Eventually, we reach the area we had looked at on the map.  The beach is long, sandy and completely deserted.  It is beautiful, and the Atlantic, crashing on the sand is a turquoise-blue against a heavy grey sky.  I wish that I could switch off the worry about finding a camp spot to enjoy it properly, but it is clear that whilst we have indeed found somewhere beautiful and where we would have space to put up our tent, it is entirely exposed.

We had turned off the road when it finished abruptly at a neat and well tended graveyard.  Tom walked around the perimeter wall to see if there was anywhere we could go to the other side of it that might be less directly in the face of the fierce wind, and the foamy sea.  He came back, eyeing up the ground next to the wall.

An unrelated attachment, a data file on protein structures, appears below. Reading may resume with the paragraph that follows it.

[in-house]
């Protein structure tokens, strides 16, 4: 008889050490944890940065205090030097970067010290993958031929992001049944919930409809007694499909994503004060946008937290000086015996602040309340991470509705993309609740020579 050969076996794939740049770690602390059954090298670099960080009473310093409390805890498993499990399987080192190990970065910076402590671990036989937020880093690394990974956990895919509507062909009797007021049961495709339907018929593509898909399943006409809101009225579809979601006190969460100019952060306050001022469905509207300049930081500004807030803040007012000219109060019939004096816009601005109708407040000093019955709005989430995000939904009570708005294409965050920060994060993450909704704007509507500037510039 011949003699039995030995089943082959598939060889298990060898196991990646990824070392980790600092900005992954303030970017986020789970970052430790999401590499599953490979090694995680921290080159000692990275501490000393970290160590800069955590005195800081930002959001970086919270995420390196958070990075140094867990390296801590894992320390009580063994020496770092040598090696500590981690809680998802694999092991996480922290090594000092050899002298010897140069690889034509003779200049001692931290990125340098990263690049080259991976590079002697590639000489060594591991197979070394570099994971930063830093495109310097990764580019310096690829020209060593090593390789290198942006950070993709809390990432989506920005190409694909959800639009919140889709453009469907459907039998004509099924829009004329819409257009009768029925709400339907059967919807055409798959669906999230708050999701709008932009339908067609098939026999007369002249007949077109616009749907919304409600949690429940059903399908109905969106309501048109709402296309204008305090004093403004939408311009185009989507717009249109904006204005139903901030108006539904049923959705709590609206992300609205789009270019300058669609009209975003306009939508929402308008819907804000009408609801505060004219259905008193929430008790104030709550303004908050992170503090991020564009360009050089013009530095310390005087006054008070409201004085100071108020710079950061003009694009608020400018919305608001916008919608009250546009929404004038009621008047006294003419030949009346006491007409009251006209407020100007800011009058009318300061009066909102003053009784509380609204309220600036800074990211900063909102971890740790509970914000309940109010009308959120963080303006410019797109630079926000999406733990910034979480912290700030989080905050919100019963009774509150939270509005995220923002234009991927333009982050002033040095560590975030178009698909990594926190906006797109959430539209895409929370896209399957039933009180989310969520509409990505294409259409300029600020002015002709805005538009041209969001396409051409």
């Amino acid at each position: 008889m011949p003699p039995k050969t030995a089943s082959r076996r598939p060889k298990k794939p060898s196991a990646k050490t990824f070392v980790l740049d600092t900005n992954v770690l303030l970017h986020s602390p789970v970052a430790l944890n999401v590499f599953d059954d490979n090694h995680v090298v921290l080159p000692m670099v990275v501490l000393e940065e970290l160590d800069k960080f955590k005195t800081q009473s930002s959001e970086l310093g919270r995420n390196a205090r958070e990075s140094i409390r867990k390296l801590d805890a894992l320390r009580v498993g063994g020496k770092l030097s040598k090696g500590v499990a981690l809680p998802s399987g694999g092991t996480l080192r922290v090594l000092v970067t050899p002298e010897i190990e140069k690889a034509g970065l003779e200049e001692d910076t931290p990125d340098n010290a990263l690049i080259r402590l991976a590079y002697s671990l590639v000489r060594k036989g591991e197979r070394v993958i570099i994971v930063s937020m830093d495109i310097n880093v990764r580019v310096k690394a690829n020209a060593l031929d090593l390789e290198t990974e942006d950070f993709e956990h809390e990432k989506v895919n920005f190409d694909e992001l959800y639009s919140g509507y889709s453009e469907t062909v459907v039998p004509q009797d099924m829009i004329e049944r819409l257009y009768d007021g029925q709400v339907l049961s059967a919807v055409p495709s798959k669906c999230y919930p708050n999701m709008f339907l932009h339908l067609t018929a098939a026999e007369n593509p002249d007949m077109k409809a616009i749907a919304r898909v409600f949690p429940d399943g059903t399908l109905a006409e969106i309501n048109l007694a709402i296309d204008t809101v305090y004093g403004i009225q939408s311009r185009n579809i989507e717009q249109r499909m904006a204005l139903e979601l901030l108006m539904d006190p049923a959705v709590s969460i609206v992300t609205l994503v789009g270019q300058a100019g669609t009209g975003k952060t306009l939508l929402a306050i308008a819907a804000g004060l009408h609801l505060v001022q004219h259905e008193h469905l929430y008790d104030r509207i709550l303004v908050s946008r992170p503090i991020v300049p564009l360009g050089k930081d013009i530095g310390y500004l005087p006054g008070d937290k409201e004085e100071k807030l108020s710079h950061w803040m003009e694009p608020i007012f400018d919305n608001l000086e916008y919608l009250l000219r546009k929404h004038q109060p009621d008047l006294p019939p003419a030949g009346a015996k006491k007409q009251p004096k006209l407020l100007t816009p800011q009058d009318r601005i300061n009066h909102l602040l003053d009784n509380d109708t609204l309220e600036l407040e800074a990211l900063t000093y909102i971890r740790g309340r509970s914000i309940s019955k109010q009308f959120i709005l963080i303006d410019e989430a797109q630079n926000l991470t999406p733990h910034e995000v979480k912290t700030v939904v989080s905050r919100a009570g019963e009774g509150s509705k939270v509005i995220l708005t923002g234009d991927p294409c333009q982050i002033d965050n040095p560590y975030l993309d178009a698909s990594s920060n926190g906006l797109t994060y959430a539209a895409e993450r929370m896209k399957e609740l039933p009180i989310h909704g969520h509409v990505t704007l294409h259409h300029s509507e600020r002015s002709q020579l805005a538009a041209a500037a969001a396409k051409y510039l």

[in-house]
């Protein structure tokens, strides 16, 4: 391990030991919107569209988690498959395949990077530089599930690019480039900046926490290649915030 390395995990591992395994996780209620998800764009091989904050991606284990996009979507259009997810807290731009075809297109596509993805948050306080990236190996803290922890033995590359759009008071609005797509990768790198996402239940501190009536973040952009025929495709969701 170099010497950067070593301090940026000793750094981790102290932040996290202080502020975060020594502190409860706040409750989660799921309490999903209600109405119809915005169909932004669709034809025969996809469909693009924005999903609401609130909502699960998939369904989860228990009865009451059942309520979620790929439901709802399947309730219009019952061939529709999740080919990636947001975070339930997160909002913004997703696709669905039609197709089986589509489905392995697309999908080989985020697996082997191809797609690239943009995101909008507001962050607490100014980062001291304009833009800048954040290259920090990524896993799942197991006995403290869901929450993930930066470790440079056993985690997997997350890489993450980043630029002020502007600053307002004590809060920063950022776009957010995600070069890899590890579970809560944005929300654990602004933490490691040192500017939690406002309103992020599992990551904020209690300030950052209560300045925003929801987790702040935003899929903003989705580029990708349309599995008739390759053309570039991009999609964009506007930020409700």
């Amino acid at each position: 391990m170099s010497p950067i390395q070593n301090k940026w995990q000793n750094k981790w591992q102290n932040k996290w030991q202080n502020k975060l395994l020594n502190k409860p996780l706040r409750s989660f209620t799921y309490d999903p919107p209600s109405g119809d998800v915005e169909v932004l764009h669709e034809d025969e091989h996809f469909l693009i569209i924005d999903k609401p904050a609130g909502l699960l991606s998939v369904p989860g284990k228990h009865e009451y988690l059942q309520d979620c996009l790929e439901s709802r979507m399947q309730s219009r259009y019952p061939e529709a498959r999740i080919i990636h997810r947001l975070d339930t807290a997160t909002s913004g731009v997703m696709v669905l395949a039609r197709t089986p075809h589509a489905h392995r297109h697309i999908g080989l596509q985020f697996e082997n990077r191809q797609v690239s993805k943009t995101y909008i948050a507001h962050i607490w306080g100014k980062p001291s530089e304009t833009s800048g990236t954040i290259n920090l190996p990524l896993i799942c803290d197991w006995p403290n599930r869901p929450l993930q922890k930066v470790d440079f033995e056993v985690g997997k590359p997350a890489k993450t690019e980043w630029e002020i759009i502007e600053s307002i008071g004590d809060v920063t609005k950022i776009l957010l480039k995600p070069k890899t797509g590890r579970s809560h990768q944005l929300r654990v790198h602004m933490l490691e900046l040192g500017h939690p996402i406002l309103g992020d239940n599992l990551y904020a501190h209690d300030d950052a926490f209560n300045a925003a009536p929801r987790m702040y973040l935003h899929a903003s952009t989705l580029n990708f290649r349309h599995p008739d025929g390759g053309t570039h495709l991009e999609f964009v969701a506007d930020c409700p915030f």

Mrs Risk-Averse is alarmed, and the inner monologue is running away with me.  We can’t.  It’s a graveyard.  There’s someone’s car parked right there - we might cause offence. You’d be right in the way if someone came to pay their respects.

“We have to make a choice - we pitch here" (he indicates the spot by the wall), "over there,” (he indicates the site we had passed by that wasn’t very flat but was marginally set in a depression in the dunes so had some protection from the wind), “or we give up and move on.  Here looks like the best option to me.”

I look at him doubtfully.  “If we get the tent up, we could eat”.

“I know we're not going inside the wall, but is it socially acceptable to sleep in a graveyard’s car park?" I burst out, unable to contain it any longer.  Tom can see that I am not going to find a stay here restful.  It’s not any fear of ghosts (I ain’t afraid of no ghosts...) or any such nonsense, but it doesn’t feel like wild camping by a clearly well loved graveyard would be right.

We get the map back out.  This is just like 2014.  We have about an hour before it will start to get dark and no more idea this time than last how to find any shelter from the gathering storm when the wind is this strong and the land is this flat.